Chapter 3: Wills: Formalities and Forms
A. Execution of Wills
1. Attested Wills
c. The strict compliance rule
In Re Groffman p. 153
• Even where a will accuratel
ply with statutory requirements for revocation cannot effect a revocation by cancellation unless the written revocation obliterates or defaces the text of the will.
In Re Estate of Stoker p.220
• A will can be revoked by a subsequent inconsistent will.
c. Presumption of Physical Act Revocation
Harrison p. 225
• The fact that a decedent’s original will that was in her possession before her death is missing after her death gives rise to a rebuttable presumption that she revoked the will by destroying the will.
2. Dependent Relative Revocation
LaCroix p. 230
• Under the doctrine of dependent relative revocation, if a testator revokes all or part of her will intending the revocation to be effective only if a subsequent will or codicil can be validly substituted, and the subsequent will or codicil is actually not valid, then the revocation fails to the extent that the condition on which it was based was not met.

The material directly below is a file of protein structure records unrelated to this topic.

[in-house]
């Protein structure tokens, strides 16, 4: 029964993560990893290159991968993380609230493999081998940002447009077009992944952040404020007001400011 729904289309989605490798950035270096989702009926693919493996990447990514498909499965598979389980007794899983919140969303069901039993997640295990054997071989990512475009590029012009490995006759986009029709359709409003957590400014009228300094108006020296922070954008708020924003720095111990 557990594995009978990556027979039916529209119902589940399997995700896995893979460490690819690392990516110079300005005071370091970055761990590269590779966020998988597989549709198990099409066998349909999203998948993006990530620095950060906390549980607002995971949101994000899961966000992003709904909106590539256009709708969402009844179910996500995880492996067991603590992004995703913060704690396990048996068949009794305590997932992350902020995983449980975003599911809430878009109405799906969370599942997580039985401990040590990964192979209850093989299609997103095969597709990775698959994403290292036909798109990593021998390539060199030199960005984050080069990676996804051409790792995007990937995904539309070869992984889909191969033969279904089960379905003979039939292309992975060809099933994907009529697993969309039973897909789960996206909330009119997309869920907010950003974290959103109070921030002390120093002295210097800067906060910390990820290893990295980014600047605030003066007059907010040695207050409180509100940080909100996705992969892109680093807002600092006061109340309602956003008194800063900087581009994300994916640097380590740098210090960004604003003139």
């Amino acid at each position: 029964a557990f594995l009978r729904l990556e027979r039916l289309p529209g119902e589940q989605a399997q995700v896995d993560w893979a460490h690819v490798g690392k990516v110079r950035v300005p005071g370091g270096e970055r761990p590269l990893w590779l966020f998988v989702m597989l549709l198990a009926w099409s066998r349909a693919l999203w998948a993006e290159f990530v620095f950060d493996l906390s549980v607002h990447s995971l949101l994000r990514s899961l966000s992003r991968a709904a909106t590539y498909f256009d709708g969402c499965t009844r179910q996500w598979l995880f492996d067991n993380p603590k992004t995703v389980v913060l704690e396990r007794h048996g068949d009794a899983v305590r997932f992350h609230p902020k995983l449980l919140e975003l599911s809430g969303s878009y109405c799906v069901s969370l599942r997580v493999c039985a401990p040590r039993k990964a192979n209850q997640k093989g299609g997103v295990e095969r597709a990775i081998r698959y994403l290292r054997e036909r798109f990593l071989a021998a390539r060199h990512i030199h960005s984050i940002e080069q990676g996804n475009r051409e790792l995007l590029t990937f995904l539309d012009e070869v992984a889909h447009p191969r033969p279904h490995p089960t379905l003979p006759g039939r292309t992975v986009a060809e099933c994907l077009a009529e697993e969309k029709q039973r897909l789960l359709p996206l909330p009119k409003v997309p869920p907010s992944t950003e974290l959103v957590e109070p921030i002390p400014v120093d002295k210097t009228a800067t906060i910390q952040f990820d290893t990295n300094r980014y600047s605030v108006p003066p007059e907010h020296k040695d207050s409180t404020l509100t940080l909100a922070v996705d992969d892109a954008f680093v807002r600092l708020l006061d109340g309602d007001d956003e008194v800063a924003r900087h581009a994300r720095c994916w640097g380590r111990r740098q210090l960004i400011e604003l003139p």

3. Revival of Revoked Wills
In Re Estate of Alburn p. 234
• The doctrine of dependent relative revocation may be applied to invalidate the revocation of a will where the will was revoked in the mistaken belief that revocation would revive an earlier will.
C. Components of a Will
In Re Estate of Rigsby p. 241
• Where a purported will contains more than one page, it must be made clearly apparent that the testator intended that all of the pages together should constitute his last will and testament.
3. Incorporation by Reference
a. Existing writings
Clark v. Greenhalge p.245
• A will may incorporate by reference any informal document not executed in the manner of a will that was in existence at the time of execution of the will, or a codicil to the will, and is shown by adequate proof to be the document referenced in the will.
D. Contracts Relating to Wills
2. Contracts not to revoke will